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Statement by the Tánaiste on Human Rights Day, 10 December 2011

Human rights, Press Releases, Ireland, 2011

Since 1950, the United Nations has recognised the 10th of December, the anniversary of the proclamation of the Universal Declaration of Human Rights, as Human Rights Day. It is appropriate, therefore, that on this day we reaffirm our commitment to the principles enshrined in the Declaration which sets out a vision of a world where all peoples are free to enjoy the same rights and freedoms without discrimination. This vision remains as relevant today as it was when the Declaration was first proclaimed over 60 years ago.

Ireland’s commitment to the promotion and protection of human rights has been, and will continue to be, a central component of our foreign policy. Active engagement with civil society is a key aspect of this work, and I would like to pay tribute to the many civil society groups, in particular human rights defenders, who remain at the forefront in promoting human rights around the world.  

This past year has been one of momentous change.  I was delighted to see the adoption of a historic Resolution on Human Rights, Sexual Orientation and Gender Identity at the United Nations Human Rights Council in Geneva in June.   This was the first time that a United Nations Resolution explicitly acknowledged human rights protection as covering sexual orientation.   It demonstrates the increasing commitment across the international community to the promotion and protection of the human rights of all persons, irrespective of their sexual orientation and gender identity.   Ireland co-sponsored the Resolution and I am proud that we are also part of a cross-regional group of states which have been working in support of this and other similar initiatives at the Human Rights Council.

In January 2012, Ireland will assume for the first time the Chairmanship-in-Office of the Organisation for Security and Cooperation in Europe (OSCE).  One of the priorities for our Chairmanship will be the issue of internet freedom, in particular as it applies to new digital media. As in other parts of the world, the threat to freedom of expression online is ever-present in the OSCE region, and appears to be growing. Ireland will work to highlight the simple fact that human rights and fundamental freedoms do not change with the advent of new technologies, but extend into the digital age.

Reflecting our commitment to internet freedom, Ireland has joined a number of countries in endorsing a declaration on Freedom Online at a conference which is taking place this week in the Netherlands.  This Declaration reaffirms the need for States, regional and international organisations, technology companies and civil society to work together to protect human rights and fundamental freedoms online.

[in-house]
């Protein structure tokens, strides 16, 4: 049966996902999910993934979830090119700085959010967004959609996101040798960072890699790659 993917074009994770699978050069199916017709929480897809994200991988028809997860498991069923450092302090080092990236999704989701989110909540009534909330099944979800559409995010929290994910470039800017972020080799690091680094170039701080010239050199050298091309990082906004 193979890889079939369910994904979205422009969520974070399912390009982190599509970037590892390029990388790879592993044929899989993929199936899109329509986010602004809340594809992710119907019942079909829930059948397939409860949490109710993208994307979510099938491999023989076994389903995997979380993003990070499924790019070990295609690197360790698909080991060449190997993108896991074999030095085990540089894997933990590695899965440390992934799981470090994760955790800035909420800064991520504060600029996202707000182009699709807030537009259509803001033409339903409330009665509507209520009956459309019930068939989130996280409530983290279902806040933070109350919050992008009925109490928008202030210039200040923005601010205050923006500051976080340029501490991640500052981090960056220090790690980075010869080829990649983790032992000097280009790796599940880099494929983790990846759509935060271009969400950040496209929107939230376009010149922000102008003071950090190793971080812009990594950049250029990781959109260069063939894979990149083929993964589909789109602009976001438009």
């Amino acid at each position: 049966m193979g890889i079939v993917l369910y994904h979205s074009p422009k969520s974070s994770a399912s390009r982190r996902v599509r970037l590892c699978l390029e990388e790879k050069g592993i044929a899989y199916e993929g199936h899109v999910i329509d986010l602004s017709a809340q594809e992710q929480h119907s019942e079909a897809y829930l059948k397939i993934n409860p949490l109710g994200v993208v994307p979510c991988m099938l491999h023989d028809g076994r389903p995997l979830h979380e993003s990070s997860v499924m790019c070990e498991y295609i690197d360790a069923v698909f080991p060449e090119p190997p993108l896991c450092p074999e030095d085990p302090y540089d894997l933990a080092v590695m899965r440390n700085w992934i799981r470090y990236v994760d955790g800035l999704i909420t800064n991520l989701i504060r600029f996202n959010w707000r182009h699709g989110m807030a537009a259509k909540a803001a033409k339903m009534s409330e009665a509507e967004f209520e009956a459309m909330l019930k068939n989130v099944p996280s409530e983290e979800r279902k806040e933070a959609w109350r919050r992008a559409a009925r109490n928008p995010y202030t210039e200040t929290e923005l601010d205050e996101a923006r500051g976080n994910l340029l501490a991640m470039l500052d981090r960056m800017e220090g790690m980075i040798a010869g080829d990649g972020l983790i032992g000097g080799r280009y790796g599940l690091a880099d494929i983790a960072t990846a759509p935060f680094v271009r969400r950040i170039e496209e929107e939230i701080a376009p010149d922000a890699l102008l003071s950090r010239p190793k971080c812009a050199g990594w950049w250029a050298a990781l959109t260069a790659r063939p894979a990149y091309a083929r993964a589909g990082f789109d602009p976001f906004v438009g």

In 2012, Ireland will also be seeking election to the United Nations Human Rights Council. We have long championed the vital role of the United Nations in this regard and are committed to a robust and effective Human Rights Council at the heart of international endeavours.   If elected, we will seek clear and strong action by the Council in addressing human rights violations and in promoting universal respect for human rights and fundamental freedoms.

Note for Editors:

Ireland is a candidate for the United Nations Human Rights Council for the period 2013 to 2015. This is the first time that Ireland has sought election to the Council. The election will take place in the autumn of 2012. Ireland is competing against the USA, Germany, Sweden and Greece for one of the three seats available to the Western Europe and Others Group.

The Organisation for Security and Cooperation in Europe (OSCE) is the primary instrument for early warning, conflict prevention, crisis management and post-conflict rehabilitation in Europe, Central Asia and North America. Comprising fifty-six participating States (including all the members of the EU, the USA, Canada and Russia) and twelve partner countries, the OSCE’s approach to security is comprehensive and co-operative. It deals with a wide range of security issues, including arms control, preventive diplomacy, confidence and security building measures, human rights, election monitoring and economic and environmental security.

It was agreed at the OSCE Ministerial in Athens in December 2009 that Ireland would chair the OSCE in 2012. The present Chair is held by Lithuania. Ireland has been participating in the OSCE Troika with Lithuania and the previous Chair, Kazakhstan, since January this year.